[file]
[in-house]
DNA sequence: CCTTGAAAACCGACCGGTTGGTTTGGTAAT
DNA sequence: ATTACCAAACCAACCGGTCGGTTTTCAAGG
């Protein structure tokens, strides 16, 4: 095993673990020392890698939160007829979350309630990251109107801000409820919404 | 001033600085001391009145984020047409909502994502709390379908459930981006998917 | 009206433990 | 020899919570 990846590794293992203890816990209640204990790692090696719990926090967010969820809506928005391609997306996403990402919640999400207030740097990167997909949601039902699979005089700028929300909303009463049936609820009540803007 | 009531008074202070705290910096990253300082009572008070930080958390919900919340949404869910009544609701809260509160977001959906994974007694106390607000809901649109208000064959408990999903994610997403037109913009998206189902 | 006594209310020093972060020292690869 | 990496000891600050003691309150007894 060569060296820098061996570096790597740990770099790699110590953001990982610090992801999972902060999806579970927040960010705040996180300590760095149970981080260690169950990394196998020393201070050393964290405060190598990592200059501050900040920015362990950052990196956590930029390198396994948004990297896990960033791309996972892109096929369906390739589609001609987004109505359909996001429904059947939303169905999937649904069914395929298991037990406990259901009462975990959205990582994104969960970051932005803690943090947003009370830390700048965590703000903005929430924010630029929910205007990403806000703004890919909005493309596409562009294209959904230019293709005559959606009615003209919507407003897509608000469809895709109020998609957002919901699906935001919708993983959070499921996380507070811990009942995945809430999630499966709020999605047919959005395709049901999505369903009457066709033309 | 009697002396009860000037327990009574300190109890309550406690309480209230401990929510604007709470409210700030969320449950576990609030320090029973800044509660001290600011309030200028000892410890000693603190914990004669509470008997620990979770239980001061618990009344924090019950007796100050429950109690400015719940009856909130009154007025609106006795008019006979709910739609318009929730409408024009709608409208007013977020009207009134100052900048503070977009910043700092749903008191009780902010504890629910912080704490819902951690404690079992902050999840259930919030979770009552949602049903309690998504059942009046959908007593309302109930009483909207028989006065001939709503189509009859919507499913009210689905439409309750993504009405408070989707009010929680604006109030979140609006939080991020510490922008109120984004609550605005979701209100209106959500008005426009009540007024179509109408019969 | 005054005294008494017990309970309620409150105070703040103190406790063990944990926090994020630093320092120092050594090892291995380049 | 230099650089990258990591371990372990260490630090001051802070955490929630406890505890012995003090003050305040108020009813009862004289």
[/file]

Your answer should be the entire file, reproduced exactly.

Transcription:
[in-house]
DNA sequence: CCTTGAAAACCGACCGGTTGGTTTGGTAAT
DNA sequence: ATTACCAAACCAACCGGTCGGTTTTCAAGG
């Protein structure tokens, strides 16, 4: 095993673990020392890698939160007829979350309630990251109107801000409820919404 | 001033600085001391009145984020047409909502994502709390379908459930981006998917 | 009206433990 | 020899919570 990846590794293992203890816990209640204990790692090696719990926090967010969820809506928005391609997306996403990402919640999400207030740097990167997909949601039902699979005089700028929300909303009463049936609820009540803007 | 009531008074202070705290910096990253300082009572008070930080958390919900919340949404869910009544609701809260509160977001959906994974007694106390607000809901649109208000064959408990999903994610997403037109913009998206189902 | 006594209310020093972060020292690869 | 990496000891600050003691309150007894 060569060296820098061996570096790597740990770099790699110590953001990982610090992801999972902060999806579970927040960010705040996180300590760095149970981080260690169950990394196998020393201070050393964290405060190598990592200059501050900040920015362990950052990196956590930029390198396994948004990297896990960033791309996972892109096929369906390739589609001609987004109505359909996001429904059947939303169905999937649904069914395929298991037990406990259901009462975990959205990582994104969960970051932005803690943090947003009370830390700048965590703000903005929430924010630029929910205007990403806000703004890919909005493309596409562009294209959904230019293709005559959606009615003209919507407003897509608000469809895709109020998609957002919901699906935001919708993983959070499921996380507070811990009942995945809430999630499966709020999605047919959005395709049901999505369903009457066709033309 | 009697002396009860000037327990009574300190109890309550406690309480209230401990929510604007709470409210700030969320449950576990609030320090029973800044509660001290600011309030200028000892410890000693603190914990004669509470008997620990979770239980001061618990009344924090019950007796100050429950109690400015719940009856909130009154007025609106006795008019006979709910739609318009929730409408024009709608409208007013977020009207009134100052900048503070977009910043700092749903008191009780902010504890629910912080704490819902951690404690079992902050999840259930919030979770009552949602049903309690998504059942009046959908007593309302109930009483909207028989006065001939709503189509009859919507499913009210689905439409309750993504009405408070989707009010929680604006109030979140609006939080991020510490922008109120984004609550605005979701209100209106959500008005426009009540007024179509109408019969 | 005054005294008494017990309970309620409150105070703040103190406790063990944990926090994020630093320092120092050594090892291995380049 | 230099650089990258990591371990372990260490630090001051802070955490929630406890505890012995003090003050305040108020009813009862004289």